Monarch Bioenergy, a joint venture between Smithfield Foods and Roeslein Alternative Energy (RAE), has finished installing manure-to-energy technology on nearly all of Smithfield’s Northern Missouri hog finishing farms. The new technology captures methane emissions and converts them into carbon-negative renewable natural gas (RNG) to power homes, vehicles, and businesses.
Construction of the approximately $150 million project officially began in 2014, three years after RAE and Smithfield first had the idea to embark on the joint venture. The proprietary processes that emerged from the project create carbon-negative RNG at a rate of approximately 800,000 dekatherms annually.
“We are delighted to reach this exciting milestone, which is a significant step toward fulfilling our commitment to implement this transformative, cutting-edge technology on the vast majority of our finishing farms in multiple states,” says Kraig Westerbeek, vice president of Smithfield Renewables for Smithfield Foods. “Our Monarch Bioenergy manure-to-energy projects are making a significant environmental impact and remove 25 times more emissions from the atmosphere than are emitted during the clean energy’s end use. Because of this, they are key projects in our Smithfield Renewables portfolio of innovative renewable energy and carbon reduction efforts across our operations.”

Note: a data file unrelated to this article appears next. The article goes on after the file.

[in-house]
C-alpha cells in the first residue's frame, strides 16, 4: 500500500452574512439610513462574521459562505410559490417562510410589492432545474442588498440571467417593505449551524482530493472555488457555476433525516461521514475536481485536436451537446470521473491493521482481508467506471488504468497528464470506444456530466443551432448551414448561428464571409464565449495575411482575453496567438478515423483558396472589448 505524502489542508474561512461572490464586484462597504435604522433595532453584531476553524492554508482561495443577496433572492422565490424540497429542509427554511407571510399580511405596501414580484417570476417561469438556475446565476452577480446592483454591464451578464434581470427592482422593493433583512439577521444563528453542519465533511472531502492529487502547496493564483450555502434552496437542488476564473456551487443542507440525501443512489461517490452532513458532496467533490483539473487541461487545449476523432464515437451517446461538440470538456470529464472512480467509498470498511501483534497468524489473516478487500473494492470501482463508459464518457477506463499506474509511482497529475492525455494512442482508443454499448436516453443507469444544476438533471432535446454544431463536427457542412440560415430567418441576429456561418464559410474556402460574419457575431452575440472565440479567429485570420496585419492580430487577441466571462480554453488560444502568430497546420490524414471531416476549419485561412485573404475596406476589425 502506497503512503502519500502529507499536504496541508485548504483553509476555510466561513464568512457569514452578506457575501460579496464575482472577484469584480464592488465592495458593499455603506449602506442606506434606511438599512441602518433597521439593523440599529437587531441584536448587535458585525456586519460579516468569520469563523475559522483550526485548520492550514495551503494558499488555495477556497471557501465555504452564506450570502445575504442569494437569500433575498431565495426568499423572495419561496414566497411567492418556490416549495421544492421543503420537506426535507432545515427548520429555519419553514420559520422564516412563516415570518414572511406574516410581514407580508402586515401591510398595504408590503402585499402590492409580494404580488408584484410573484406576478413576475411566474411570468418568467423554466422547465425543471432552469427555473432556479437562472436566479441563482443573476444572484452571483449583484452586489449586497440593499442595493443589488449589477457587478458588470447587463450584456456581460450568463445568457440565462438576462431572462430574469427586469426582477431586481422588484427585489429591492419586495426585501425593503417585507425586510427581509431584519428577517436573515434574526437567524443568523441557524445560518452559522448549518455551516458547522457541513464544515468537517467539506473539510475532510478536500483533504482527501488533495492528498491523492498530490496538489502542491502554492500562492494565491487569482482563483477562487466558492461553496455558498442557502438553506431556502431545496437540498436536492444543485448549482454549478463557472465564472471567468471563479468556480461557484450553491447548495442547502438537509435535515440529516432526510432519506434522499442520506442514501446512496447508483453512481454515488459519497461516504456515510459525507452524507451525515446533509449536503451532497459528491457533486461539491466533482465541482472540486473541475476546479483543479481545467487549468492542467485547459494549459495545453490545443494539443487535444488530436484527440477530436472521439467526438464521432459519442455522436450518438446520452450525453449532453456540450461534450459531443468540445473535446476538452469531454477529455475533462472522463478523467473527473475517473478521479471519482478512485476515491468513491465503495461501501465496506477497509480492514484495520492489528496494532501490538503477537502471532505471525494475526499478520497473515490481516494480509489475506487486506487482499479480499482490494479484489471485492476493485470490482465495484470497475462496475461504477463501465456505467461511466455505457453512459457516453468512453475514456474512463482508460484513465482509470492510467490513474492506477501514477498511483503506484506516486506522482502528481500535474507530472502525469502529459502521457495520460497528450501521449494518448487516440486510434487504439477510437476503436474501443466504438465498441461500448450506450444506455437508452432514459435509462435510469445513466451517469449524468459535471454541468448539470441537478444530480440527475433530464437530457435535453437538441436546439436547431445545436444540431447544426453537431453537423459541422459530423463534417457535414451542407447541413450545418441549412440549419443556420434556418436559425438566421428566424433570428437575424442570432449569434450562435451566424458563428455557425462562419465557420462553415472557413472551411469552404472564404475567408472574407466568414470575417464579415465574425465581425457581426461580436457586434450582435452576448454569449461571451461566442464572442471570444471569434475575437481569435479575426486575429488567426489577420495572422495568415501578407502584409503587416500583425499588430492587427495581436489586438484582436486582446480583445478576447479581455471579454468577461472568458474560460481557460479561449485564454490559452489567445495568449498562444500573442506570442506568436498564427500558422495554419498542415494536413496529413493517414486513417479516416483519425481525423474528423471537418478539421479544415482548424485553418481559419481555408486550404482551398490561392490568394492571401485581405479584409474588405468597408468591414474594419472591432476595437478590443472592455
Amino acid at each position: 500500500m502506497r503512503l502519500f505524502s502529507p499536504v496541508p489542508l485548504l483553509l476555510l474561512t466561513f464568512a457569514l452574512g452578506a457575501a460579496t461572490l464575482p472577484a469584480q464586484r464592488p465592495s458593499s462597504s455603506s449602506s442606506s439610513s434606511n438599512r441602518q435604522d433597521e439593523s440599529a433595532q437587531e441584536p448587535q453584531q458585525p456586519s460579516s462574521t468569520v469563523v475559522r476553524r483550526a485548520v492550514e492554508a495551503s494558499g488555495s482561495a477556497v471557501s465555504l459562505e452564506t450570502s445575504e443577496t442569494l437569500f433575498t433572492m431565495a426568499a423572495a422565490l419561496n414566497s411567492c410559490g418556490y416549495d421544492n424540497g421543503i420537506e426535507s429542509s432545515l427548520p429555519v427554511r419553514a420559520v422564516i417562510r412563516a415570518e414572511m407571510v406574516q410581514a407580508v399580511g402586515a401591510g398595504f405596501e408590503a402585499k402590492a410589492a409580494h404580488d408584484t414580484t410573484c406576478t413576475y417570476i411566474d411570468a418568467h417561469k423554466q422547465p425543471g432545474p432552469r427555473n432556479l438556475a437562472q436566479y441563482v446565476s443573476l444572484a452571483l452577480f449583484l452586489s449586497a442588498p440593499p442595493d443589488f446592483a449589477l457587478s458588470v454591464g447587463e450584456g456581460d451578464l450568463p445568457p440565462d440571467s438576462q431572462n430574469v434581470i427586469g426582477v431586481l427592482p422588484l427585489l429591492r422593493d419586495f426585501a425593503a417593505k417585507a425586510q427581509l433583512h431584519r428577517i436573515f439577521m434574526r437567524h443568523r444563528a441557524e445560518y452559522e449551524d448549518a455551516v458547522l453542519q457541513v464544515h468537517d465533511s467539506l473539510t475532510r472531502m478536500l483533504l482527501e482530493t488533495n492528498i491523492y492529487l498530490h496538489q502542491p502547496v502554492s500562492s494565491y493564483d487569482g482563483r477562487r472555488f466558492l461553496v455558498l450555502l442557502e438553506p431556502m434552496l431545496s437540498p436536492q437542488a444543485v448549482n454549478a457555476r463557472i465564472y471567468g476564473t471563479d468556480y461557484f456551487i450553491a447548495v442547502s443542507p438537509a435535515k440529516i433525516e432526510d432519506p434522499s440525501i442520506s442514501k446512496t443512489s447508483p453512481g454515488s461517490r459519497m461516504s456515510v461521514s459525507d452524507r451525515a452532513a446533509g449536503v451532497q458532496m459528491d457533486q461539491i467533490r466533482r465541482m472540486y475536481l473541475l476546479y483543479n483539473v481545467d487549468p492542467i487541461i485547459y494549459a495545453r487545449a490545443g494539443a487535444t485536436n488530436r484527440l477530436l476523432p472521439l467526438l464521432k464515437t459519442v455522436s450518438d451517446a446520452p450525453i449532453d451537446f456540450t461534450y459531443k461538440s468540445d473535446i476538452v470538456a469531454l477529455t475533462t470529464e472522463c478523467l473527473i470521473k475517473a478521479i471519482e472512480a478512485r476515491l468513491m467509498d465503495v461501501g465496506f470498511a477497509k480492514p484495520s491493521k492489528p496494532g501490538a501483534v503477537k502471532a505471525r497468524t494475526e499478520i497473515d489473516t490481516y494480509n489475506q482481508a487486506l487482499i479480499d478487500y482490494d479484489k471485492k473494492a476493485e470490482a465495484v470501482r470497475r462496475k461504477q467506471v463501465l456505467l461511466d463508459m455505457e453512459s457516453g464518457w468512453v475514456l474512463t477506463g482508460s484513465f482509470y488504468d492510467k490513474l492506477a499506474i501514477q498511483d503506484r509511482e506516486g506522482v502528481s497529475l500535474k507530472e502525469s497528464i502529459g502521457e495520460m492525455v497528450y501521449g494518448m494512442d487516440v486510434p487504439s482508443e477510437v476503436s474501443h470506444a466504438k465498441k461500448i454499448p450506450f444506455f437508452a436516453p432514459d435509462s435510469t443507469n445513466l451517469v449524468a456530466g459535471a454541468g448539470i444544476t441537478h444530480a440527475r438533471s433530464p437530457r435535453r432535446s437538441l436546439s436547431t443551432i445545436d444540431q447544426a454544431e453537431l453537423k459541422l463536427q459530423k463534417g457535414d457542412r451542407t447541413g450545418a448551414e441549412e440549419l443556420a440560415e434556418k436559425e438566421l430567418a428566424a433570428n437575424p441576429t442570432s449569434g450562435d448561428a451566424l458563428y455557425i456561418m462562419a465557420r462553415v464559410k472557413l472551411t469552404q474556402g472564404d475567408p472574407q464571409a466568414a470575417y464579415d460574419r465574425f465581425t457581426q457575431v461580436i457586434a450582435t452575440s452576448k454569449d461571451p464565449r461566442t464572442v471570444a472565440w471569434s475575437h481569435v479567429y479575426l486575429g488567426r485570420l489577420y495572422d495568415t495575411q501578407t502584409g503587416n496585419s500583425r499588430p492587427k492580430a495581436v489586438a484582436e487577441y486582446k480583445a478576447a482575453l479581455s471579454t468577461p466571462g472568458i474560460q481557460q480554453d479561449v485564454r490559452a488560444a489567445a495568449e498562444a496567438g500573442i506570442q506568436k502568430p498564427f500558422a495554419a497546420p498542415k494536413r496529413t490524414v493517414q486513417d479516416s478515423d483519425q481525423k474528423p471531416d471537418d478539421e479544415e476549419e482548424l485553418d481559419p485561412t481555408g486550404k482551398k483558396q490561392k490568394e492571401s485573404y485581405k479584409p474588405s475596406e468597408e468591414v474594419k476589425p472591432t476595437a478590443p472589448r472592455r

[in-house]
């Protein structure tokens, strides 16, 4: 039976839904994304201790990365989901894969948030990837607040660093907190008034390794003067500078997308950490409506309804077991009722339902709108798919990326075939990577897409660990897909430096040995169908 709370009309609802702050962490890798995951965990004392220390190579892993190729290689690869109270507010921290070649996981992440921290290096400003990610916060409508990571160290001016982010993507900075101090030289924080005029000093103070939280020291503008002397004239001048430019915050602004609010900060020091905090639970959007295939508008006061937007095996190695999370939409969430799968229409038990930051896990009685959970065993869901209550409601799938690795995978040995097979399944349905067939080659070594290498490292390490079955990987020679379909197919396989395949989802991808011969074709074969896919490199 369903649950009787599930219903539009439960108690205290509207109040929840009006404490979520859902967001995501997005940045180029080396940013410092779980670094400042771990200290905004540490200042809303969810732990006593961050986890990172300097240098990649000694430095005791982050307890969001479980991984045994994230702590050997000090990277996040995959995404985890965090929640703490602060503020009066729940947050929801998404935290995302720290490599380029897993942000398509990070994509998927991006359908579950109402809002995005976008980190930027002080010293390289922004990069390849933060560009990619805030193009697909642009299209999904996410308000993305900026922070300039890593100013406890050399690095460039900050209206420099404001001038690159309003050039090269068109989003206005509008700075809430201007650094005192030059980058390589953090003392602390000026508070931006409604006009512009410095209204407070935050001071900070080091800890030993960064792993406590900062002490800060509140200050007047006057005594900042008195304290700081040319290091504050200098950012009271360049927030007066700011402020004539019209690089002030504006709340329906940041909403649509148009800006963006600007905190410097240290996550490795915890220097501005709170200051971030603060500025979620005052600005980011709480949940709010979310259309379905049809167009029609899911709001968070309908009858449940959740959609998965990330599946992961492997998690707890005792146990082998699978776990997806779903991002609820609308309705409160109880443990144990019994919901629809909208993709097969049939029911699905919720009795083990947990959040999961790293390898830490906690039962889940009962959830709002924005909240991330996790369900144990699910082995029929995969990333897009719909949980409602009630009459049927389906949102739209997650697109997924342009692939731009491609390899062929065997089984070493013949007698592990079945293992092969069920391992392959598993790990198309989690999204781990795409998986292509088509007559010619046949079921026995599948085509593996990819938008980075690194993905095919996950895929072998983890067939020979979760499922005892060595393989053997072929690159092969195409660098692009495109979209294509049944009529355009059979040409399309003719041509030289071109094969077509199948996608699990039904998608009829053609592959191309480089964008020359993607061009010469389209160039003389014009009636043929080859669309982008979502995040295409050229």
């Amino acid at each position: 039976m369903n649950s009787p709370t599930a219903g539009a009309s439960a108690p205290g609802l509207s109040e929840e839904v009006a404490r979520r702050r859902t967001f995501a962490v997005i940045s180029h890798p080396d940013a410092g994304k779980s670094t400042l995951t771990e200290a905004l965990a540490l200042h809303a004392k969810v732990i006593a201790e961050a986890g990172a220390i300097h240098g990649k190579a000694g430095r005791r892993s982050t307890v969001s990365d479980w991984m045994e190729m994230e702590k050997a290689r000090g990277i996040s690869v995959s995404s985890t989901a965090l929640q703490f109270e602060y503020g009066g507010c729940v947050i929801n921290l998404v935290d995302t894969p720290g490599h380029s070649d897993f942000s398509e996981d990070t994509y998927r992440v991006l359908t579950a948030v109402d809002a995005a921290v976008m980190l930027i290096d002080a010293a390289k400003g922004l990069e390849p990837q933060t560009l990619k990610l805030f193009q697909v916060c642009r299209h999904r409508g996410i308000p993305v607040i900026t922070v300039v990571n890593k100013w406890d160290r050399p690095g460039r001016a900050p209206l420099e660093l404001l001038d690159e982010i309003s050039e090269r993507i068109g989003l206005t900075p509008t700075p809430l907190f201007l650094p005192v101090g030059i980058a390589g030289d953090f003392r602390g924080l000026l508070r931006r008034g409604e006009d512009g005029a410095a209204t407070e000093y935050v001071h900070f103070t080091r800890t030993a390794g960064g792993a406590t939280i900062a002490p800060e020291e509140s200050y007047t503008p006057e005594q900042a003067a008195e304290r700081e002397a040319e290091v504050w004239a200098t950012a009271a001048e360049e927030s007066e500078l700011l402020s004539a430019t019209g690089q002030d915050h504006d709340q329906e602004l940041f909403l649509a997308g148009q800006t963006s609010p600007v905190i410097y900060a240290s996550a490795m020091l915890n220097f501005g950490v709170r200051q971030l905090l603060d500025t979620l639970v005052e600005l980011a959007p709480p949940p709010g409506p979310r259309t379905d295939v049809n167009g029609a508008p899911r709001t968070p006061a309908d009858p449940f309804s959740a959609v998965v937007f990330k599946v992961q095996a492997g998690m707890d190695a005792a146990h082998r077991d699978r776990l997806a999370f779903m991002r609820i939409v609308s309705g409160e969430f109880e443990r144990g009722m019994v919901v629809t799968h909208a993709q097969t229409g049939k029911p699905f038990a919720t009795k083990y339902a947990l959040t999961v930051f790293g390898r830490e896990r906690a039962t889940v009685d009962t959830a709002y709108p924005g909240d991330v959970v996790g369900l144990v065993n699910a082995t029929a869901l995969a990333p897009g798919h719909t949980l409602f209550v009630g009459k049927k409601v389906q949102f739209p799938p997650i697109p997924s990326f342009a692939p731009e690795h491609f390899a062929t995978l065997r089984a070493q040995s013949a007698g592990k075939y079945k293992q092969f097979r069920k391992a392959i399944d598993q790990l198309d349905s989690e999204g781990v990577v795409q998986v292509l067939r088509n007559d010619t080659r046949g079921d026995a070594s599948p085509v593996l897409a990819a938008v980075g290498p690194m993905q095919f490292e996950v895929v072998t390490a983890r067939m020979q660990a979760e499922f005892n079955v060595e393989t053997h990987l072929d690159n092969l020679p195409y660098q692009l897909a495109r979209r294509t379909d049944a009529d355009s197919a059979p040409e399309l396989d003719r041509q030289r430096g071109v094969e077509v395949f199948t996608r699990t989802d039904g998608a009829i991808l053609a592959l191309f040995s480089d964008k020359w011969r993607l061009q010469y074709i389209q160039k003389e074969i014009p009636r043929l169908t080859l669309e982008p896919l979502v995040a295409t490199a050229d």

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The Monarch Bioenergy joint venture supports the companies’ respective sustainability goals, including RAE’s goal to restore 30 million acres of land to native prairie plants strategically located around waterways, streams, rivers, and highly erodible lands and Smithfield’s industry-leading goals to become carbon negative in U.S. company-owned operations and reduce GHG emissions 30% across its entire U.S. value chain by 2030.
In addition to generating renewable energy, the partnership has planted hundreds of acres of prairie grass, providing ecological services and wildlife habitat for monarch butterflies across the state. The companies are also exploring harvesting prairie plants to create biomass for RNG production.
“With perseverance and dedication to our vision we navigated the pathways for swine manure with the California Air Resources Board (CARB) and the EPA to receive the lowest CI (carbon intensity) scores in the swine industry,” says RAE Chairman and CEO Rudi Roeslein. “We are leading the way to improve the industry’s environmental footprint and diversify its income stream. This is a blueprint on how to turn challenges into opportunities.”